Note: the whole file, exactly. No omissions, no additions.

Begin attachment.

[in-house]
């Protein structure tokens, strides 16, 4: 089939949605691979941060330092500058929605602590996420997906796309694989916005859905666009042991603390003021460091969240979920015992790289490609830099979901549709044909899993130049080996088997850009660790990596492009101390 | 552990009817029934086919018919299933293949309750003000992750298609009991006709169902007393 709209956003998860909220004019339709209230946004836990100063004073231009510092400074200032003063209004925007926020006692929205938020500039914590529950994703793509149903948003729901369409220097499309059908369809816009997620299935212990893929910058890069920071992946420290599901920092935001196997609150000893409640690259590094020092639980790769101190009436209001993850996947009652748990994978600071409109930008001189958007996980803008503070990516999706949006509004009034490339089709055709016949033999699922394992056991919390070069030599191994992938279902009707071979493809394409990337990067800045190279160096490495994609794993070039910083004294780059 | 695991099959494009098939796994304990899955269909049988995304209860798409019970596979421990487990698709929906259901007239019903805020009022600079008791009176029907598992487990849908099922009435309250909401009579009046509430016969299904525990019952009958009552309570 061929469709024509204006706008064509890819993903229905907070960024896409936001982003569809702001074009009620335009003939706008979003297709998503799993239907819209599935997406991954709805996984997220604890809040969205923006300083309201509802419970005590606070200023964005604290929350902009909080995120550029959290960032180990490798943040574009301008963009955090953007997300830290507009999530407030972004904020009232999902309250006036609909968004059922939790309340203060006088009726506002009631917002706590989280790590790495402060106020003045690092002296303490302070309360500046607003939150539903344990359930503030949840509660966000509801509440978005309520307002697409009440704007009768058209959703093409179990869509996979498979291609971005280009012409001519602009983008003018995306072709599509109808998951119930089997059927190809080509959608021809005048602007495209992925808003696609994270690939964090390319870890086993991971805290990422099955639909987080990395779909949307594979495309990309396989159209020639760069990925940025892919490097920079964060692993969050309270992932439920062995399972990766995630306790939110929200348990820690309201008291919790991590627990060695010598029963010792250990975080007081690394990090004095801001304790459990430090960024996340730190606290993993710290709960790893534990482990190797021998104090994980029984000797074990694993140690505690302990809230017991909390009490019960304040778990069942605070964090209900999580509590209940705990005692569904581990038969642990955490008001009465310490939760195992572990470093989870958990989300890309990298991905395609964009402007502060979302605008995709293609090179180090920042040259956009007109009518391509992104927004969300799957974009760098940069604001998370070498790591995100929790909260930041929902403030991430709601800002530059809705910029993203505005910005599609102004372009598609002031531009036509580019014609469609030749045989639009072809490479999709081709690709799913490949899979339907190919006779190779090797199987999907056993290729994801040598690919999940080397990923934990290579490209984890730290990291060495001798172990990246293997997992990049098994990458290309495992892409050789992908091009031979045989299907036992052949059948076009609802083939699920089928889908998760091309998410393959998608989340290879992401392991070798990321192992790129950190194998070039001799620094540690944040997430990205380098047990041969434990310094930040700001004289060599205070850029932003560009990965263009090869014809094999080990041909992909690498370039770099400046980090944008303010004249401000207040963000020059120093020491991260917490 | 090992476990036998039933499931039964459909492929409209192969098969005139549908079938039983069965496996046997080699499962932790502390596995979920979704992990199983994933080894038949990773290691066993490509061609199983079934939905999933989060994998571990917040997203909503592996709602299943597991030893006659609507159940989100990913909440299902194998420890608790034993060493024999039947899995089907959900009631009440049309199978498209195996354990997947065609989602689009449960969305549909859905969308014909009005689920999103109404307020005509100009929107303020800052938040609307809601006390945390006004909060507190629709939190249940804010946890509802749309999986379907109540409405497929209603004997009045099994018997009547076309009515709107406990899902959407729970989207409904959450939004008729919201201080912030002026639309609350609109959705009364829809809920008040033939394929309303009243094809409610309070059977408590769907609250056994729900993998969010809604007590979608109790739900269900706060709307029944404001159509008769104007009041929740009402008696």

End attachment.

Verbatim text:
[in-house]
């Protein structure tokens, strides 16, 4: 089939949605691979941060330092500058929605602590996420997906796309694989916005859905666009042991603390003021460091969240979920015992790289490609830099979901549709044909899993130049080996088997850009660790990596492009101390 | 552990009817029934086919018919299933293949309750003000992750298609009991006709169902007393 709209956003998860909220004019339709209230946004836990100063004073231009510092400074200032003063209004925007926020006692929205938020500039914590529950994703793509149903948003729901369409220097499309059908369809816009997620299935212990893929910058890069920071992946420290599901920092935001196997609150000893409640690259590094020092639980790769101190009436209001993850996947009652748990994978600071409109930008001189958007996980803008503070990516999706949006509004009034490339089709055709016949033999699922394992056991919390070069030599191994992938279902009707071979493809394409990337990067800045190279160096490495994609794993070039910083004294780059 | 695991099959494009098939796994304990899955269909049988995304209860798409019970596979421990487990698709929906259901007239019903805020009022600079008791009176029907598992487990849908099922009435309250909401009579009046509430016969299904525990019952009958009552309570 061929469709024509204006706008064509890819993903229905907070960024896409936001982003569809702001074009009620335009003939706008979003297709998503799993239907819209599935997406991954709805996984997220604890809040969205923006300083309201509802419970005590606070200023964005604290929350902009909080995120550029959290960032180990490798943040574009301008963009955090953007997300830290507009999530407030972004904020009232999902309250006036609909968004059922939790309340203060006088009726506002009631917002706590989280790590790495402060106020003045690092002296303490302070309360500046607003939150539903344990359930503030949840509660966000509801509440978005309520307002697409009440704007009768058209959703093409179990869509996979498979291609971005280009012409001519602009983008003018995306072709599509109808998951119930089997059927190809080509959608021809005048602007495209992925808003696609994270690939964090390319870890086993991971805290990422099955639909987080990395779909949307594979495309990309396989159209020639760069990925940025892919490097920079964060692993969050309270992932439920062995399972990766995630306790939110929200348990820690309201008291919790991590627990060695010598029963010792250990975080007081690394990090004095801001304790459990430090960024996340730190606290993993710290709960790893534990482990190797021998104090994980029984000797074990694993140690505690302990809230017991909390009490019960304040778990069942605070964090209900999580509590209940705990005692569904581990038969642990955490008001009465310490939760195992572990470093989870958990989300890309990298991905395609964009402007502060979302605008995709293609090179180090920042040259956009007109009518391509992104927004969300799957974009760098940069604001998370070498790591995100929790909260930041929902403030991430709601800002530059809705910029993203505005910005599609102004372009598609002031531009036509580019014609469609030749045989639009072809490479999709081709690709799913490949899979339907190919006779190779090797199987999907056993290729994801040598690919999940080397990923934990290579490209984890730290990291060495001798172990990246293997997992990049098994990458290309495992892409050789992908091009031979045989299907036992052949059948076009609802083939699920089928889908998760091309998410393959998608989340290879992401392991070798990321192992790129950190194998070039001799620094540690944040997430990205380098047990041969434990310094930040700001004289060599205070850029932003560009990965263009090869014809094999080990041909992909690498370039770099400046980090944008303010004249401000207040963000020059120093020491991260917490 | 090992476990036998039933499931039964459909492929409209192969098969005139549908079938039983069965496996046997080699499962932790502390596995979920979704992990199983994933080894038949990773290691066993490509061609199983079934939905999933989060994998571990917040997203909503592996709602299943597991030893006659609507159940989100990913909440299902194998420890608790034993060493024999039947899995089907959900009631009440049309199978498209195996354990997947065609989602689009449960969305549909859905969308014909009005689920999103109404307020005509100009929107303020800052938040609307809601006390945390006004909060507190629709939190249940804010946890509802749309999986379907109540409405497929209603004997009045099994018997009547076309009515709107406990899902959407729970989207409904959450939004008729919201201080912030002026639309609350609109959705009364829809809920008040033939394929309303009243094809409610309070059977408590769907609250056994729900993998969010809604007590979608109790739900269900706060709307029944404001159509008769104007009041929740009402008696």